Saturday, May 16, 2015


If you never thought of pine nuts beyond the ubiquitous pesto sauce, it’s time to take a fresh look at this little nut. In Spanish cooking it appears everywhere that this variety of pine tree grows, from the Marismas of the Guadalquivir (Sevilla) to the upland regions of Murcia and Valencia.

White gazpacho with pine nuts. Serve it with melon balls and crisp croutons.
Several Mediterranean stone pines tower over my terrace. As the weather warms, the pine cones on the trees open and drop the pine nuts onto the terrace. I’ve been collecting them in a bowl, waiting to get a sufficient quantity  to crack them and extract the tiny kernels to use in cooking.

But then, in one fell swoop, all the pine nuts disappeared! No chipmunk or squirrel at work here; I think my grandson snacked on the cache of pine nuts one afternoon!

Pine nuts.
I didn’t really fancy cracking them, anyway. So tiny, they are tedious to open without breaking the delicate little nuts.

Instead I bought pine nuts from the “nut lady” at the market, choosing the expensive Mediterranean pine nuts over the smaller and cheaper imported Chinese ones.

In traditional cooking, a handful of pine nuts goes into the stuffing mixture for chicken or turkey, into meatballs, added to lamb or rabbit stew, with a sauté of chard or cauliflower. They are used in sweets too.

Mashed to a paste, pine nuts flavour sauces, soups and gazpachos.

Chicken Breasts with Pine Nut Sauce
Pechuga de Pollo con Salsa de Piñones

Garlicky pine nut sauce goes with sauteed chicken.

This no-cook sauce starts out like pesto, by grinding together pine nuts, garlic and olive oil. But without the basil and cheese, it winds up tasting more like tahina (sesame) sauce. It’s wonderful on poultry, fish, vegetables, even pasta. While parsely is the traditional herb, use basil if you like.

Toasted pine nuts.
The pine nuts can be used straight, but toasting them first gives an extra  dimension of flavour.

This is such a quick and easy dish. The chicken breasts are marinated and sautéed, then served with the rich pine nut sauce. The sauce doesn’t need cooking, so serve it at room temperature. The chicken can be cooked in advance and served hot or cold.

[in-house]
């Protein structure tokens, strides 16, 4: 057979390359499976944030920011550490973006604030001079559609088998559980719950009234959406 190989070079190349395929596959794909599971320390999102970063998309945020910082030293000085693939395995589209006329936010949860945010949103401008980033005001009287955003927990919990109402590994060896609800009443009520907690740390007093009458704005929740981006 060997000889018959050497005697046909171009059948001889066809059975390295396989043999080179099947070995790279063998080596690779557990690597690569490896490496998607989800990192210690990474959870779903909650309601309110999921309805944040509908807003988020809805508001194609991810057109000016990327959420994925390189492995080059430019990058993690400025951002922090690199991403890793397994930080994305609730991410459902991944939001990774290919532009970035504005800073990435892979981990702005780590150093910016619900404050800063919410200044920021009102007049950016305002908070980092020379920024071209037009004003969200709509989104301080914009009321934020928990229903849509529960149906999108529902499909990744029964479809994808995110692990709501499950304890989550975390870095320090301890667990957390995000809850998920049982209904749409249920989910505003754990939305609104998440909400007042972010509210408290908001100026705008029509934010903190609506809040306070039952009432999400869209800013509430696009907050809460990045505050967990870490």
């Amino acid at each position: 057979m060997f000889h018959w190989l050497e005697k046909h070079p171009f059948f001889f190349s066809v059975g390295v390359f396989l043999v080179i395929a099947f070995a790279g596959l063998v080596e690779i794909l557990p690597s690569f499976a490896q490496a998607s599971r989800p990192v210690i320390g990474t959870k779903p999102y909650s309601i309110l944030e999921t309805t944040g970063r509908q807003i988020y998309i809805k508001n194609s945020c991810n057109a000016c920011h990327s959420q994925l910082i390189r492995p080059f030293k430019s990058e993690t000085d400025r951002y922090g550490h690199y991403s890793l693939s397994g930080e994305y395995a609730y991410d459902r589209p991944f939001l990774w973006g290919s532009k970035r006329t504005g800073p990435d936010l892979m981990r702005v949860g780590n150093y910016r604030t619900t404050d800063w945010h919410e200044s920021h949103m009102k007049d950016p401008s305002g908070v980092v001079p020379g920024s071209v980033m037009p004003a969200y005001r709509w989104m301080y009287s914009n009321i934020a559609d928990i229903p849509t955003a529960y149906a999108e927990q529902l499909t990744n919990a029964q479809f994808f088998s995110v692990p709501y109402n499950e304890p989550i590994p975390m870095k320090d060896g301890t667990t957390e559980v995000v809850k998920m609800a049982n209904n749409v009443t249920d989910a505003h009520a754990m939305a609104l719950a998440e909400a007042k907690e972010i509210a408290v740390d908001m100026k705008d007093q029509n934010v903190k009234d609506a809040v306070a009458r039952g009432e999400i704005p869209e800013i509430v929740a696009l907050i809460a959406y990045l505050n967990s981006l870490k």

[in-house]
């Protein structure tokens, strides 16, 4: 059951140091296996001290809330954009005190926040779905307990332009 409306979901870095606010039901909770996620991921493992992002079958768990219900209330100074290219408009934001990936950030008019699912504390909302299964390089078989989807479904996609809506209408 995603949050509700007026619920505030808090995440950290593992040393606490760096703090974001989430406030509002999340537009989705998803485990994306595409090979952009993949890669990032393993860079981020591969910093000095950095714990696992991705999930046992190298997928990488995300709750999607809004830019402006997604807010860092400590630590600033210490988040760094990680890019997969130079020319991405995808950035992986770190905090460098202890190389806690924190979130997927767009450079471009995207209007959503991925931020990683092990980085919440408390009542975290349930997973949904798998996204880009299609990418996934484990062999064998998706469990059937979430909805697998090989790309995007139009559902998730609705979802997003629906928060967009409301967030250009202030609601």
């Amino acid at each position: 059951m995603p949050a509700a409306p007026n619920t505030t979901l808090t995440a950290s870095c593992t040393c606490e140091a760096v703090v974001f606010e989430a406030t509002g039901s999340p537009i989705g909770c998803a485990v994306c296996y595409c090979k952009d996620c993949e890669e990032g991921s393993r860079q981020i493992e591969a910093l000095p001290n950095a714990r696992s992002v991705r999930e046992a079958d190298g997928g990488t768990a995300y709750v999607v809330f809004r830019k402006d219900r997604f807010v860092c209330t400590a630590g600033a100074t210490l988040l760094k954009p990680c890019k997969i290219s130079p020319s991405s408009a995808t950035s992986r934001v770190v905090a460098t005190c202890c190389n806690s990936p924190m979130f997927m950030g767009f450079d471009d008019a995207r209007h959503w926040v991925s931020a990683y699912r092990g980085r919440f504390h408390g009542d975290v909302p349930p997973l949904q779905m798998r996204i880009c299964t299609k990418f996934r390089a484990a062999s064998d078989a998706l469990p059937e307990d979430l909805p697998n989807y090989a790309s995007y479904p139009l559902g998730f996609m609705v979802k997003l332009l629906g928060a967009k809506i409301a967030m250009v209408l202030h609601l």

Serves 6.

For the pine nut sauce

1/3 cup extra virgin olive oil 
¾ cup pine nuts (about 5 ounces)
1 clove garlic 

½ cup water
 Juice of 1 lemon (3 tablespoons)
Salt and pepper
2 tablespoons chopped parsley

Place 1 teaspoon of the oil in a small skillet. Add the pine nuts and toast them, stirring frequently, until they are lightly browned. Remove and let them cool.

In blender or food processor purée the pine nuts and garlic, adding some of the water, as needed. Beat in the oil, lemon juice and remaining water. Season with salt and pepper. Stir in the chopped parsley immediately before serving. Serve at room temperature.

For the chicken breasts

3 boneless half-chicken breasts (about 2 pounds)
Salt and pepper
1 clove garlic, chopped
Chopped parsley
Chopped thyme
½ cup white wine
3 tablespoons olive oil

Remove the tenders from the chicken breasts and save them for another use.  Place each of the breasts between plastic wrap and pound it to flatten slightly. Place the breasts in a bowl and sprinkle with salt and pepper. Add the chopped parsley, thyme, wine and 1 tablespoons of the oil. Cover and marinate the chicken for at least 30 minutes or, refrigerated, up to 12 hours.

Pat the chicken breasts dry. Reserve the marinade. Heat the remaining 2 tablespoons of oil in a heavy skillet until very hot. Add the chicken breasts and cook, without turning, until  browned, 3 minutes. Turn them and brown the other side, 3 minutes. Pour over the reserved marinade. Cook, covered, on a medium heat, turning once until chicken is cooked through, about 5 minutes. Remove from the pan and pour over the cooking liquid.

Allow to set 5 minutes before slicing the breasts. Serve hot, room temperature or cold accompanied by the pine nut sauce.

Spoon pine nut sauce over chicken and vegetables.

White Gazpacho With Pine Nuts
Gazpacho Blanco con Piñones

A version of gazpacho, made with pine nuts.

Where pine trees grow, such as in the marismas, marshlands, of the Guadalquivir River basin, pine nuts might be used instead of almonds for white gazpacho. The eggs in this recipe give the gazpacho a silky texture.

Serves 4.

1 ½ cups packed bread crumbs (4 ounces)
¾ cup pine nuts
2 cloves garlic
2 eggs
½ cup extra virgin olive oil
3 tablespoons Sherry vinegar
1 teaspoon salt

2 cups cold water
Melon balls or peeled and chopped pear or apple

Croutons of fried bread

Soak the bread crumbs in water to cover until softened. Grind the pine-nuts and garlic in a food processor. Squeeze out the bread and add to the pine-nuts with the eggs. Process until smooth.

With the motor running, slowly add the olive oil. Then add the vinegar, salt and 1 cup of cold water. Pour the mixture into a bowl or pitcher and add 1 cup more of cold water.

Chill the gazpacho. Add melon balls or chopped pear or apple to each serving. Garnish with croutons of bread fried in olive oil.

More recipes with pine nuts:
Chard with Pine Nuts 
Pasta Pesto
Morcilla with Raisins and Pine Nuts

Pine cones, pine nuts.

No comments:

Post a Comment